An Israeli company has announced plans to launch new “autonomous” surveillance products which are specifically designed to monitor large metropolitan areas.
On Thursday, Israeli surveillance technology company Jenovice announced a slew of new surveillance products aimed at monitoring Wi-Fi enabled devices in order to gain intelligence on targets. The announcement was part of a presentation – “Tactical Wi-Fi Interception – Identify, Acquire, Intercept” – given at the Intelligence Support Systems for Electronic Surveillance, Social Media/DarkNet Monitoring and Cyber Crime Investigations, or ISS World Europe Conference, in Prague. Jenovice stated the presentation would “go over the challenges, limitations and operational solutions in tactical WiFi interception missions. We will cover the following: identifying targets, acquiring them and manipulating Wi-Fi enabled devices to extract intelligence.”
Jenovice’s announcement was first reported by CyberScoop in late May. CyberScoop elaborated on the new surveillance products being sold by Jenovice.
Jenovice’s Metropolink, which is only available for law enforcement and intelligence agencies, is sold as an “autonomous” surveillance system meant to monitor entire metropolitan areas. The capabilities list reads like hacker tech from a Jason Bourne movie: It’s advertised as being able to locate, list, map, track, analyze and visualize all Wi-Fi networks and identities across whatever environment a customer chooses.
CyberScoop explains that Metropolink works due to a network of sensors which are to be strategically placed around a large populated area. These sensors track various electronic devices via the MAC address and geolocation. This includes phones which are broadcasting and collecting Wi-Fi information. These sensors have a range of about 500 meters. Jenovice advertises that Metropolink can detect and track suspects even while moving at high speeds in vehicles. CyberScoop notes that Jenovice sells Metropolink as a “passive” technology which allows for less regulations and does not require a warrant in many countries. However, the term passive is a bit of a misnomer.
“Categorizing the product as ‘passive,’ however, doesn’t tell the whole story. Like the company’s long-distance Wi-Fi interception device Piranha, Metropolink can easily be used to inject malicious payloads into targets, according to a Jenovice employee,” CyberScoop reported. “That capability can be added with a license upgrade.”
CyberScoop notes that Jenovice is also launching two additional tools, namely Prisonlink and Achilles Cloud Interception. Prisonlink is so named because it is a surveillance kit designed for prisons. Prison officers from several countries reportedly tasked Jenovice with designing a tool that allowed them to track and disconnect unauthorized phone and Wi-Fi networks prisoners use to communicate with the outside world. Achilles Cloud Interception claims to “use and connect keys to extract cloud account information” from iCloud and Google accounts remotely “in a fully automated and silent process.” This can be used to steal basic sign-in and password information from unwitting users.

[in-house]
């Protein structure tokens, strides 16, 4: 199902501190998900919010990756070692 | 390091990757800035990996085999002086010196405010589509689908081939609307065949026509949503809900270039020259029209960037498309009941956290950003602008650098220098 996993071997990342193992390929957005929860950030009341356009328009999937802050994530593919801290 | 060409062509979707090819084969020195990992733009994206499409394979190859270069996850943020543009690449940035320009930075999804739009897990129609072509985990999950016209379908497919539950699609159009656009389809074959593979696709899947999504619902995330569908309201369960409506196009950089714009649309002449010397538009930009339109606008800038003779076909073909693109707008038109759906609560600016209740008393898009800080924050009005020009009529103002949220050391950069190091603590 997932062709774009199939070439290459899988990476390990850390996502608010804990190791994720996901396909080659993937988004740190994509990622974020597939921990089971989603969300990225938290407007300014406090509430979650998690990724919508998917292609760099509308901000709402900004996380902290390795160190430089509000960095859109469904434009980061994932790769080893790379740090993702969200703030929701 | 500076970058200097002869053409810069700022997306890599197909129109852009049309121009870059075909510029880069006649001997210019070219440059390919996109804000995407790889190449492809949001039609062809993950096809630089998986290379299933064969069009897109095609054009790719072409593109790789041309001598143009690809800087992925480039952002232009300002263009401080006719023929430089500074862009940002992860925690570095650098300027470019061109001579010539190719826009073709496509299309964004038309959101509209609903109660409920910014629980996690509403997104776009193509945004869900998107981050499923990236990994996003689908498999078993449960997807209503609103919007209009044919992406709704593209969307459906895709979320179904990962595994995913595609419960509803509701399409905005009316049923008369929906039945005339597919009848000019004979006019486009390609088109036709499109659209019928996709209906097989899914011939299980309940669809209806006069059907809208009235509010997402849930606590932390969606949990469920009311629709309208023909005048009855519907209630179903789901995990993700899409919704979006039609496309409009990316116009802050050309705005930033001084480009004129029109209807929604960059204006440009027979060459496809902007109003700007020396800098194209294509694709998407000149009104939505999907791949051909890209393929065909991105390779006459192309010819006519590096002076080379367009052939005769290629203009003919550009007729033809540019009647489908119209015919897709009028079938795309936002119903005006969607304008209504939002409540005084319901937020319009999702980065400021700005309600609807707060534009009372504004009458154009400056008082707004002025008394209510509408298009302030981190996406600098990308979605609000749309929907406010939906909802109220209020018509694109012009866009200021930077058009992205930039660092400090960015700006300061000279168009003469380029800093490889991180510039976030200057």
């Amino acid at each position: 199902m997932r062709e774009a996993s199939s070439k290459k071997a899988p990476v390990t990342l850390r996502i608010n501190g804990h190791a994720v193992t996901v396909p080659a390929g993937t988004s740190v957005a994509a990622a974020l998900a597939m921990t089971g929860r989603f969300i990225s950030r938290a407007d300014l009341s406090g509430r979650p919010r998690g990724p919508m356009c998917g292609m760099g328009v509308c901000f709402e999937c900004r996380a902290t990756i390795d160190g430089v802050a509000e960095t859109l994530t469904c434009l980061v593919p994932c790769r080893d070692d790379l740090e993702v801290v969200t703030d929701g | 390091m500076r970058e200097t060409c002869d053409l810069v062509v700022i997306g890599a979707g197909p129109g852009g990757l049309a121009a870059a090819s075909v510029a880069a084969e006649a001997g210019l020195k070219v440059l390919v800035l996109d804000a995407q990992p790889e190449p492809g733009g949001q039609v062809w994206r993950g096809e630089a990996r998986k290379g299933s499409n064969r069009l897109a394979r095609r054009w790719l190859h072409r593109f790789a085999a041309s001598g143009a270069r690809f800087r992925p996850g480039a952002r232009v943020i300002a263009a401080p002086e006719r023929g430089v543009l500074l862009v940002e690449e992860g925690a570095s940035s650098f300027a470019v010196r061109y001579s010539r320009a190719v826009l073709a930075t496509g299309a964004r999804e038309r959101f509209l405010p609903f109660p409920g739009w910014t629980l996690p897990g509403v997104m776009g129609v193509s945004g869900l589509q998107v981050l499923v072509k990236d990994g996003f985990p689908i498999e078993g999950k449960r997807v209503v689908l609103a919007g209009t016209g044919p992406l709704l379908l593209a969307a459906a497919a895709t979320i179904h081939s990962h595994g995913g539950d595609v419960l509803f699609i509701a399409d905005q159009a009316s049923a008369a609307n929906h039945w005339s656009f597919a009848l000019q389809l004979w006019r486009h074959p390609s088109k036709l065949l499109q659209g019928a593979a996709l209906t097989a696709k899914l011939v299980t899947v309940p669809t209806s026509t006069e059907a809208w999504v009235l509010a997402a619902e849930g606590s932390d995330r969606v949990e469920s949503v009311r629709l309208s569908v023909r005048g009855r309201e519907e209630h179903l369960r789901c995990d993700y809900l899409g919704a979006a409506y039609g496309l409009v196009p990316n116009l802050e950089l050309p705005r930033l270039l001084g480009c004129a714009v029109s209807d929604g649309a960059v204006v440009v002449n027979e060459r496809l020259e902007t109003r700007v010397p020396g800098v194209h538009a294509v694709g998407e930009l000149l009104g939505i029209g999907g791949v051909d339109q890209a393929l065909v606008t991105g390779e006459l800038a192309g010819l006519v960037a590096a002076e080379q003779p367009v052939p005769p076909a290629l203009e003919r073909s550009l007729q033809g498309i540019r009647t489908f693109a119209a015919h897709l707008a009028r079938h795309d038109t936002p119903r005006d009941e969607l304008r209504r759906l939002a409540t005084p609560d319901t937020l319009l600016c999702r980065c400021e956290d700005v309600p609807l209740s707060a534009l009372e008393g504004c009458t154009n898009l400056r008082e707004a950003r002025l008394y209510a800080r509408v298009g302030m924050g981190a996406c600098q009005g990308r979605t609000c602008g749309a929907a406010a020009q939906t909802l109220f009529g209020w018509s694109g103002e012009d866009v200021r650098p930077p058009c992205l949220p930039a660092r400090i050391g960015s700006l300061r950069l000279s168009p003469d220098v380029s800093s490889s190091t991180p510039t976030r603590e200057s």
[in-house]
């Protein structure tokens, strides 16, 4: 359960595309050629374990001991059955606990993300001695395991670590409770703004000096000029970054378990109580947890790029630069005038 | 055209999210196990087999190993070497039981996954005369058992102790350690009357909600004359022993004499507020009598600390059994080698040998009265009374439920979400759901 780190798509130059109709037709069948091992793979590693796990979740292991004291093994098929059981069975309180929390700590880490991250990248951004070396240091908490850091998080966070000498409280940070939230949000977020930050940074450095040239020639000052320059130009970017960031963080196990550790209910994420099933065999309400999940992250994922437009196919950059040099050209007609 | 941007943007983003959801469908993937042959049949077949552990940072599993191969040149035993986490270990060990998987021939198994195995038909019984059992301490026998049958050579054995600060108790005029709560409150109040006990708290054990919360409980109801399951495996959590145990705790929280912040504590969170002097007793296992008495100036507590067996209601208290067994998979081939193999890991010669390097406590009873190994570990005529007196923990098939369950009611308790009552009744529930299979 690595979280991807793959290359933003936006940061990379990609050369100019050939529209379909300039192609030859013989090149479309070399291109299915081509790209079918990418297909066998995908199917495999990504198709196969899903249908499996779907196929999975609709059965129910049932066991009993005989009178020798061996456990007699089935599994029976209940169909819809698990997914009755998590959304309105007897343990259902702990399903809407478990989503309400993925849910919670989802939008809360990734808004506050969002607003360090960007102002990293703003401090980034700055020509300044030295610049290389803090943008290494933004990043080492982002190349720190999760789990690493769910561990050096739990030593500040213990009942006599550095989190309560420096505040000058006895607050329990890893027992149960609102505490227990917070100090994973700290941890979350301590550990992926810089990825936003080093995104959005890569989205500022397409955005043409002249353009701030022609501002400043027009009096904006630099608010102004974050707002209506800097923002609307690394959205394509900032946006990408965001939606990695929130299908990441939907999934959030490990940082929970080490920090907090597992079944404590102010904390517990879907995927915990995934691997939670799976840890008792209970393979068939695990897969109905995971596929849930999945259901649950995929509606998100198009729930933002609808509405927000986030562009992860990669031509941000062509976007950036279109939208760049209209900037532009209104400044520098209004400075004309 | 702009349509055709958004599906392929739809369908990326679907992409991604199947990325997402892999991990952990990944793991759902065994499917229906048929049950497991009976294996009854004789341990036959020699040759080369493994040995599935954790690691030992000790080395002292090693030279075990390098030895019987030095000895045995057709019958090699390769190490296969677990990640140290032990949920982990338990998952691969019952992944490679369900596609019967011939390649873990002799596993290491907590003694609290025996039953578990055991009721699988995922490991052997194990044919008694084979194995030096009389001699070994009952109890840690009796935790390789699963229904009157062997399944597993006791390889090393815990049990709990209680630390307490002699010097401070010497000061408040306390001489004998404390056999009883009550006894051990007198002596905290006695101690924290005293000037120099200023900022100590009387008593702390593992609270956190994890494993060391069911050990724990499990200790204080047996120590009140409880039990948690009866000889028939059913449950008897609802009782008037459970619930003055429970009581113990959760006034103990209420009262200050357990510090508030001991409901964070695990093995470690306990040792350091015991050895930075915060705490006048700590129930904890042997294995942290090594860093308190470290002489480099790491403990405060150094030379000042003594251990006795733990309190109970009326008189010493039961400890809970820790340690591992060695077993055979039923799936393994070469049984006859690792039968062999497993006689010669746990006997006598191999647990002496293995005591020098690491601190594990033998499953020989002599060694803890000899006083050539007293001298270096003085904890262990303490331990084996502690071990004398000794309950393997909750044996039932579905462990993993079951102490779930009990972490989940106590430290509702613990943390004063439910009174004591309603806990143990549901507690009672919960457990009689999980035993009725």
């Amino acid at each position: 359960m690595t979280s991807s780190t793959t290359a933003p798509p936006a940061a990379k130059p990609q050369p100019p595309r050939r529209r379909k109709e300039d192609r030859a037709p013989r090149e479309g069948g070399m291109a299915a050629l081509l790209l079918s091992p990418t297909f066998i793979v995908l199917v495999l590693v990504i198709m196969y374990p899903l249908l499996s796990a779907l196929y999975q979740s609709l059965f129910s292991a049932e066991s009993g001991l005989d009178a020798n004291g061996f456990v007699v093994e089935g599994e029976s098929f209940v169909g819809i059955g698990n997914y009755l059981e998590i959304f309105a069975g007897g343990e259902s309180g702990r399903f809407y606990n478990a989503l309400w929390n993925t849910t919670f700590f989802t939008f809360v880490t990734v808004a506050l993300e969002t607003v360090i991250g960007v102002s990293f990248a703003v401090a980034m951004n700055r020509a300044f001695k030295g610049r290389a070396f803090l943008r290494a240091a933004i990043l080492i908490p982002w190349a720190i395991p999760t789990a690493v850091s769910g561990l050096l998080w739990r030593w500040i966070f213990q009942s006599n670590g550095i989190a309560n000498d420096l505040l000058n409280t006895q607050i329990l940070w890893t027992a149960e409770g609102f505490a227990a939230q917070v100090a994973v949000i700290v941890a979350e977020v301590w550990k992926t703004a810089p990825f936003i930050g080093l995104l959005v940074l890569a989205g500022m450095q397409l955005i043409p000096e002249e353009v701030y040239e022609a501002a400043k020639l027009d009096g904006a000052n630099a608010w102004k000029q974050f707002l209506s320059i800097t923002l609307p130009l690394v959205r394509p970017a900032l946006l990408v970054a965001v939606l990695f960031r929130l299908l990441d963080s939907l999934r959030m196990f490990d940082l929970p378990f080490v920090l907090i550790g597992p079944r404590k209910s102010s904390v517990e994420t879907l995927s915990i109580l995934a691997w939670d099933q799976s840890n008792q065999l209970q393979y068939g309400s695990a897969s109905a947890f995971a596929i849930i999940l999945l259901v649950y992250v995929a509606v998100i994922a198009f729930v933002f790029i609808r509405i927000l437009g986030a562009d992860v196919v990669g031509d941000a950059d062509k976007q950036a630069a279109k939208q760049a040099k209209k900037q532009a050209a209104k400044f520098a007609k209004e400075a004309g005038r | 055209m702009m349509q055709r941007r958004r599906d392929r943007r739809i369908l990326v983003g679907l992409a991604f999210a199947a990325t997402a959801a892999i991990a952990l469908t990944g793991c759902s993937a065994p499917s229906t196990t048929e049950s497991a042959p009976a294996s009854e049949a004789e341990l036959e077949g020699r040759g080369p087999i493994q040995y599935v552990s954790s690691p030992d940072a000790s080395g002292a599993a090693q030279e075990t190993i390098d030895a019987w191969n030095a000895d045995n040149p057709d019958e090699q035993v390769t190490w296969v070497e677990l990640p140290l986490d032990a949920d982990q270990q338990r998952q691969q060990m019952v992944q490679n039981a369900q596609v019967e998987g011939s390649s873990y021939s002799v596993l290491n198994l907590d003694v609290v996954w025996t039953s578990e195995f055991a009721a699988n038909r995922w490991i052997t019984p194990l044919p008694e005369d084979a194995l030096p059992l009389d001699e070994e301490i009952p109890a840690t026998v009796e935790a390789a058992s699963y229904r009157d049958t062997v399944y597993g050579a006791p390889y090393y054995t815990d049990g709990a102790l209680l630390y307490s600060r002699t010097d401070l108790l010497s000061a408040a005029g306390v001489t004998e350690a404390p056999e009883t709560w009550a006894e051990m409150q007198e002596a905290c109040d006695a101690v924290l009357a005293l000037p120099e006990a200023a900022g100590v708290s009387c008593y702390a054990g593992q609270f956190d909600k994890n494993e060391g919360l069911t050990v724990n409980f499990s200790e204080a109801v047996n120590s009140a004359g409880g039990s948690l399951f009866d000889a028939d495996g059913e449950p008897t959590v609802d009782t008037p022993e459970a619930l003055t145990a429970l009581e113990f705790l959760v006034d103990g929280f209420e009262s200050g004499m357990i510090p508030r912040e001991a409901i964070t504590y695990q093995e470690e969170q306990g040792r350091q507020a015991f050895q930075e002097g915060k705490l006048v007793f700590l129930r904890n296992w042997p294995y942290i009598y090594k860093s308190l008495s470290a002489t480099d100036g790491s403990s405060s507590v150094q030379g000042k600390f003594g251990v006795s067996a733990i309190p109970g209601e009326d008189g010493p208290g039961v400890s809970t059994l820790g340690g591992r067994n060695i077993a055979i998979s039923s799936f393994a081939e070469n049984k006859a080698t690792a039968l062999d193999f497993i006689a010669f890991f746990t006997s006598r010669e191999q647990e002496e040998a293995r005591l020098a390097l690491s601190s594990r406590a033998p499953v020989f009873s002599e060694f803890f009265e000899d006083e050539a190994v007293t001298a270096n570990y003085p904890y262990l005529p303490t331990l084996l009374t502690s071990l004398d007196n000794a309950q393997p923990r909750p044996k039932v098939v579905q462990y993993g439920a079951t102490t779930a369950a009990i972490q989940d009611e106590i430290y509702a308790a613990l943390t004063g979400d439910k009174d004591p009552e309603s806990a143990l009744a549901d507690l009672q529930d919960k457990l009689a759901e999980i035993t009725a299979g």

Brendan O’Connor, a security researcher and lawyer, told CyberScoop he has “very recently been contacted by multiple government organizations in the U.S. in efforts to build and deploy similar large-scale surveillance systems.” O’Connor himself demonstrated similar surveillance capabilities five years ago at DEFCON. CyberScoop reports that “prominent private sector cybersecurity executives” have seen an increase in demand from government organizations.
Unfortunately, surveillance technology is one of the leading industries in Israel. In October 2016, The Intercept reported,
When drafted into the army, Israel’s smartest youth are steered toward the intelligence unit and taught how to spy, hack, and create offensive cyberweapons. Unit 8200 and the National Security Agency reportedly developed the cyberweapon that attacked Iranian computers running the country’s nuclear program, and Unit 8200 engages in mass surveillance in the occupied Palestinian territories, according to veterans of the military intelligence branch.
As The Intercept noted, Privacy International, a watchdog group that investigates government surveillance, found that Israel has the highest number of surveillance companies per capita of any country in the world with 27 surveillance tech firms. The United States leads the world in sheer number of surveillance companies with 122.
The growth of the surveillance industry is due in part to the continuing militarization of police in the United States and abroad. With regards to Israel, these companies have learned by actually testing the surveillance tools (and lethal weapons) on Palestinians. Every year hundreds of American police officers fly to Israel to train with the Israeli Defense Forces (IDF) to learn about crowd control and surveillance tactics.
“All of the Israeli companies would immediately answer the question: We have actual experience, and we have tested these weapons on human beings,” Shir Hever, an Israeli researcher and author of the book The Political Economy of the Occupation, told Alternet in 2017.
The violence of the Israeli-Palestinian conflict has been perfected to the point that the tools of the trade are now being exported around the world for a hefty profit.